A recently released report has claimed that the Pentagon paid a public relations company, with clients such as 'Iron Lady' Margaret Thatcher, half a billion dollars for secret war propaganda after the U.S. invasion of Iraq in 2003.
The scheme revealed by the Bureau of Investigative Journalism in a Oct. 2 report, consisted of producing fake videos that appeared to be the work of al-Qaeda terrorists, the extremist group formerly headed by Osama bin Laden. These videos were used to track possible al-Qaeda sympathizers and anyone watching them via spy software. U.S. Marines would scatter these videos burned on CD's in locations such as houses they were raiding, the report says.
Bell Pottinger, the hired London-based PR firm, also created news stories that looked as though they were produced by Arab media outlets and sent these to TV stations across the Middle East. TV crews would film at night to film bombings for low quality videos, and the firm's editors would make them appear as if they were real.
The firm's third task was to produce "television commercials portraying al-Qaeda in a negative light".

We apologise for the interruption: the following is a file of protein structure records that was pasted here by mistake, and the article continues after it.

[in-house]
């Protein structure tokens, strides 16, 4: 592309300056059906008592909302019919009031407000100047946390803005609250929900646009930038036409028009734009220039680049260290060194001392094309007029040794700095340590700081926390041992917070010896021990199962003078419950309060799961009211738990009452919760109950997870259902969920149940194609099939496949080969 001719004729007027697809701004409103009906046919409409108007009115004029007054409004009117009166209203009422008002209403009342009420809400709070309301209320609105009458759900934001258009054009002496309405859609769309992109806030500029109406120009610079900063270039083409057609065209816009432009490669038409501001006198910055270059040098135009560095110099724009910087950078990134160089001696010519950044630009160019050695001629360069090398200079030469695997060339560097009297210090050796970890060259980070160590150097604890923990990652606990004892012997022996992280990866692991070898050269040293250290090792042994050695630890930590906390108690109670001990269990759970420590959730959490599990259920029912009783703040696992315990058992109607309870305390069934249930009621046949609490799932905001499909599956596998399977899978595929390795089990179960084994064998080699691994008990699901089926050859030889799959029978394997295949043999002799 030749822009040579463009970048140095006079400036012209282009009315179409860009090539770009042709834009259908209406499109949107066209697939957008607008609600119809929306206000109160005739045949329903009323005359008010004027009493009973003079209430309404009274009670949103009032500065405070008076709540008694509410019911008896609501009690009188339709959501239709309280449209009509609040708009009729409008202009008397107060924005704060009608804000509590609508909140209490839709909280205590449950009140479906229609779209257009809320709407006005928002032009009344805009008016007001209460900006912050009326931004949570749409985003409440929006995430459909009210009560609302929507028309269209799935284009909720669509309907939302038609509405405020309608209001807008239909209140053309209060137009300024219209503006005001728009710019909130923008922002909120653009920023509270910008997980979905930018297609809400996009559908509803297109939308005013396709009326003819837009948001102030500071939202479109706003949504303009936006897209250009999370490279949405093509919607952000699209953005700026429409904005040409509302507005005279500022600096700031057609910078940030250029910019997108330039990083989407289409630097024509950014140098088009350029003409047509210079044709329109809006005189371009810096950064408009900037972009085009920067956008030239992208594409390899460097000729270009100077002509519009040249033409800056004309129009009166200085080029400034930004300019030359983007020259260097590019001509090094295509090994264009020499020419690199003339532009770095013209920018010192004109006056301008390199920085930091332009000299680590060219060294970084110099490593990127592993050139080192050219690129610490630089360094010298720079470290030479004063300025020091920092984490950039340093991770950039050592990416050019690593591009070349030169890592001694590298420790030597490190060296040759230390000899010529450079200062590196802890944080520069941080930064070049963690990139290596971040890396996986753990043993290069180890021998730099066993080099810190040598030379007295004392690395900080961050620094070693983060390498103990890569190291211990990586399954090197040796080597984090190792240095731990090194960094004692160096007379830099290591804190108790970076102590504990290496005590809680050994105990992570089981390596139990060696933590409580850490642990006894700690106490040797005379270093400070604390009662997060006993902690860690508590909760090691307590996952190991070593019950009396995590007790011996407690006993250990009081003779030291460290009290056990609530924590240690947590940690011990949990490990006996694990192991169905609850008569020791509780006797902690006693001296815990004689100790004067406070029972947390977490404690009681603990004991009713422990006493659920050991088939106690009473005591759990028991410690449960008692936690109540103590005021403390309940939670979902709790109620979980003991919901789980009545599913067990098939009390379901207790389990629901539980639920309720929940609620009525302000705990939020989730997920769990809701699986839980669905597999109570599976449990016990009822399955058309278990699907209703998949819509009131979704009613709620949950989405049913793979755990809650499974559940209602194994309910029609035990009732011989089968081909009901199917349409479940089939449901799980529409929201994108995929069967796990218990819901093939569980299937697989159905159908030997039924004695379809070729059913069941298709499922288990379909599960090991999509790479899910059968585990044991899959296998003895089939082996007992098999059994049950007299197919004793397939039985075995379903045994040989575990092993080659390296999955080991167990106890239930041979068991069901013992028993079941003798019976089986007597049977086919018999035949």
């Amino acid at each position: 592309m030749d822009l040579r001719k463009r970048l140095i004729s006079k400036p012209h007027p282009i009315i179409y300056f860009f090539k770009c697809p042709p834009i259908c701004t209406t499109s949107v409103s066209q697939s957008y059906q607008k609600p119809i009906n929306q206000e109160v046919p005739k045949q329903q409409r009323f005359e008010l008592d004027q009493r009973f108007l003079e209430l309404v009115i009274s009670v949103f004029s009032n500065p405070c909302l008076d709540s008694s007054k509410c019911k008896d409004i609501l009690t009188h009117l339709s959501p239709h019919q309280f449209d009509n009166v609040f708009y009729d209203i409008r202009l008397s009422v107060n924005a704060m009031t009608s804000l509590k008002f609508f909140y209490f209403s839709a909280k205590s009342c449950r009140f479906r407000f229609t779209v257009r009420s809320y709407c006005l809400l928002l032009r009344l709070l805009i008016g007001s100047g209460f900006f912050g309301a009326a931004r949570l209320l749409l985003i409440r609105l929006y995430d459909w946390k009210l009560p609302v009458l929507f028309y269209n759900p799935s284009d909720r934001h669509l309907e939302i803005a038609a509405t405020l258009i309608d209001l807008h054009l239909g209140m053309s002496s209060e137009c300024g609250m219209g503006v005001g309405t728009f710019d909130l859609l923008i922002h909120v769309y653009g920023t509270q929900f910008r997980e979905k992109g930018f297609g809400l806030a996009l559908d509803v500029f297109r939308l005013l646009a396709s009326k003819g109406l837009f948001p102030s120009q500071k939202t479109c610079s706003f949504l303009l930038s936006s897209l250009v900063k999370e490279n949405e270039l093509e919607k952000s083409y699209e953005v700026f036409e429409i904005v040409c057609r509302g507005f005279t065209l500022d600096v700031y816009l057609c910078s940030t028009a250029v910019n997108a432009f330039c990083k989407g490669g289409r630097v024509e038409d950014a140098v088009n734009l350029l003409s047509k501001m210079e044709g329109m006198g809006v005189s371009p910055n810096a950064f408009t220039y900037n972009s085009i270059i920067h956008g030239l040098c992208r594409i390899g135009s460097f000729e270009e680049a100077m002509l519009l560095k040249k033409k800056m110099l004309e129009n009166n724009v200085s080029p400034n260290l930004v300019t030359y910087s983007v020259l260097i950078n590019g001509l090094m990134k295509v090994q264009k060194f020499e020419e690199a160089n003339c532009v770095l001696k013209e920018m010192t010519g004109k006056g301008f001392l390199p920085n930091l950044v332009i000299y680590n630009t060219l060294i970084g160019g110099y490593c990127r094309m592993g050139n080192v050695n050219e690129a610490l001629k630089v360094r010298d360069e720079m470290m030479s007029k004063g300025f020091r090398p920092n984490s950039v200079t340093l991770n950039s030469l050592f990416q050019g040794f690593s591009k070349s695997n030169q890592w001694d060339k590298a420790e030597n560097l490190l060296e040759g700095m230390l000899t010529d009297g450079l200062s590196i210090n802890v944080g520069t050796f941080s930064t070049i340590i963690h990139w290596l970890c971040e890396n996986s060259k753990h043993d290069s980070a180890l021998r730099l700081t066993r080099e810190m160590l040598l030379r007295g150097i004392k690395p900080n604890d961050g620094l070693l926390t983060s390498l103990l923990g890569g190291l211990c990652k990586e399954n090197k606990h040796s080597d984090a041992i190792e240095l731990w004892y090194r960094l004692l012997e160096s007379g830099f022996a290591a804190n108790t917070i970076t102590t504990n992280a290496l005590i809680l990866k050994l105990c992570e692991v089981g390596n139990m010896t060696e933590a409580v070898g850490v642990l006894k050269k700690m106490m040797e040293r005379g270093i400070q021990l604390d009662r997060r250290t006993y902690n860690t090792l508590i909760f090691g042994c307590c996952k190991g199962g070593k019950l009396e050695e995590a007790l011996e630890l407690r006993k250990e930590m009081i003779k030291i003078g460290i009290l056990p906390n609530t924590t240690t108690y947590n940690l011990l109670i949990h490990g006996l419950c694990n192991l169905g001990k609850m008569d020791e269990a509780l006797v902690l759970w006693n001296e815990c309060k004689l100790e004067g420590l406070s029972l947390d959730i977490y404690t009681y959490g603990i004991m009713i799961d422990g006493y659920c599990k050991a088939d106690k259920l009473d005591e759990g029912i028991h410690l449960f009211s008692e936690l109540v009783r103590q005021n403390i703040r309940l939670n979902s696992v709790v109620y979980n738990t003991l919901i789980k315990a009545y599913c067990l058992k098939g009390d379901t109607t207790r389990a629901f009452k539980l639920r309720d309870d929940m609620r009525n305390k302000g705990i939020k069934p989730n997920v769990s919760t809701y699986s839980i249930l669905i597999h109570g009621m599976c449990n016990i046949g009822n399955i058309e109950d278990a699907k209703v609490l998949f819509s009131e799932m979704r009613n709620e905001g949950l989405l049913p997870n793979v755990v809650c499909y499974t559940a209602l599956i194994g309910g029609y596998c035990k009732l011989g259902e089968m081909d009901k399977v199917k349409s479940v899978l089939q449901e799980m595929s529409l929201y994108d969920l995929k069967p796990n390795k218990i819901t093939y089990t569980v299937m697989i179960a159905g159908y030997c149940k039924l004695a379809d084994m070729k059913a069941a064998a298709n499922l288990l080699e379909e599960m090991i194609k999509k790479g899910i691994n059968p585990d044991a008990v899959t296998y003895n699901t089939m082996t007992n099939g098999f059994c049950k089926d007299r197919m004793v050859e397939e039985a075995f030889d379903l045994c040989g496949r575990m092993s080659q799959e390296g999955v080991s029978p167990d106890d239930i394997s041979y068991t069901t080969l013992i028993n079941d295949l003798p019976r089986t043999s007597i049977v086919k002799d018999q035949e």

"Bell Pottinger's work in Iraq was a huge media operation which cost over a hundred million dollars a year on average. A document unearthed by the Bureau shows the company was employing almost 300 British and Iraqi staff at one point.
The London-based PR agency was brought into Iraq soon after the US invasion. In March 2004 it was tasked by the country's temporary administration with the "promotion of democratic elections" – a "high-profile activity" which it trumpeted in its annual report."
The firm worked during the war as a contractor under the U.S.'s Information Operations Task Force and Joint Psychological Operations Task Force.
Pottinger's output was signed off by General David Petraeus, the then commander of U.S.-led coalition forces in Iraq who would later on become the director of the CIA. On some occasions, even the White House signed off on the propaganda produced by the agency.
The Bureau pointed put that the fact that the videos were made with the help of the U.S.government was sometimes kept hidden.
U.S. law prohibits the White House from using any propaganda on its own population, hence the use of a foreign firm to create the material.
This secret operation lasted about four years, from 2007 to 2011, with the Pentagon paying $540 million to the company. However, the investigation also found out that at least 40 other media companies were paid for services in Iraq from 2006 to 2008.
The controversial UK firm also provided service to Asma Assad, the wife of Syrian regime leader Bashar Assad, and other dictators such as Chile's Augusto Pinochet.
The Bureau of Investigative Journalism is a British watchdog organization known for its extensive reports on secret U.S. drone wars in Pakistan, Yemen and Somalia.